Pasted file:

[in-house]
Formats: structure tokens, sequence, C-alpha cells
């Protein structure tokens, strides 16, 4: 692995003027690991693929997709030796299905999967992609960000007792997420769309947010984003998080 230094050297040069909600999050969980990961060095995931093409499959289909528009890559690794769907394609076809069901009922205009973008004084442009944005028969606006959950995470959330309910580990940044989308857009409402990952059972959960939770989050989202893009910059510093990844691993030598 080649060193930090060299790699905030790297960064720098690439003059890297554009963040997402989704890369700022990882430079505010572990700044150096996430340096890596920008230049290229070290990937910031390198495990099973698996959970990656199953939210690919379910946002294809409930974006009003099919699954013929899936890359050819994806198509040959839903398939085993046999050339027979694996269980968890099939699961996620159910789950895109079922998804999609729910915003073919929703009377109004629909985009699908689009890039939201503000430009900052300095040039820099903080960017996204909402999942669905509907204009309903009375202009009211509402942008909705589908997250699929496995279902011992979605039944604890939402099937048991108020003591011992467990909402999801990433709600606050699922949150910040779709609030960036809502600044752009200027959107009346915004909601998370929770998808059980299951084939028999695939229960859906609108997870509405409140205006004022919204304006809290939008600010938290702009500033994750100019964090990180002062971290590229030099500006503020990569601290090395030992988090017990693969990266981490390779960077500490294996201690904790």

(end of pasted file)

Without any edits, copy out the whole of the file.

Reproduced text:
[in-house]
Formats: structure tokens, sequence, C-alpha cells
């Protein structure tokens, strides 16, 4: 692995003027690991693929997709030796299905999967992609960000007792997420769309947010984003998080 230094050297040069909600999050969980990961060095995931093409499959289909528009890559690794769907394609076809069901009922205009973008004084442009944005028969606006959950995470959330309910580990940044989308857009409402990952059972959960939770989050989202893009910059510093990844691993030598 080649060193930090060299790699905030790297960064720098690439003059890297554009963040997402989704890369700022990882430079505010572990700044150096996430340096890596920008230049290229070290990937910031390198495990099973698996959970990656199953939210690919379910946002294809409930974006009003099919699954013929899936890359050819994806198509040959839903398939085993046999050339027979694996269980968890099939699961996620159910789950895109079922998804999609729910915003073919929703009377109004629909985009699908689009890039939201503000430009900052300095040039820099903080960017996204909402999942669905509907204009309903009375202009009211509402942008909705589908997250699929496995279902011992979605039944604890939402099937048991108020003591011992467990909402999801990433709600606050699922949150910040779709609030960036809502600044752009200027959107009346915004909601998370929770998808059980299951084939028999695939229960859906609108997870509405409140205006004022919204304006809290939008600010938290702009500033994750100019964090990180002062971290590229030099500006503020990569601290090395030992988090017990693969990266981490390779960077500490294996201690904790």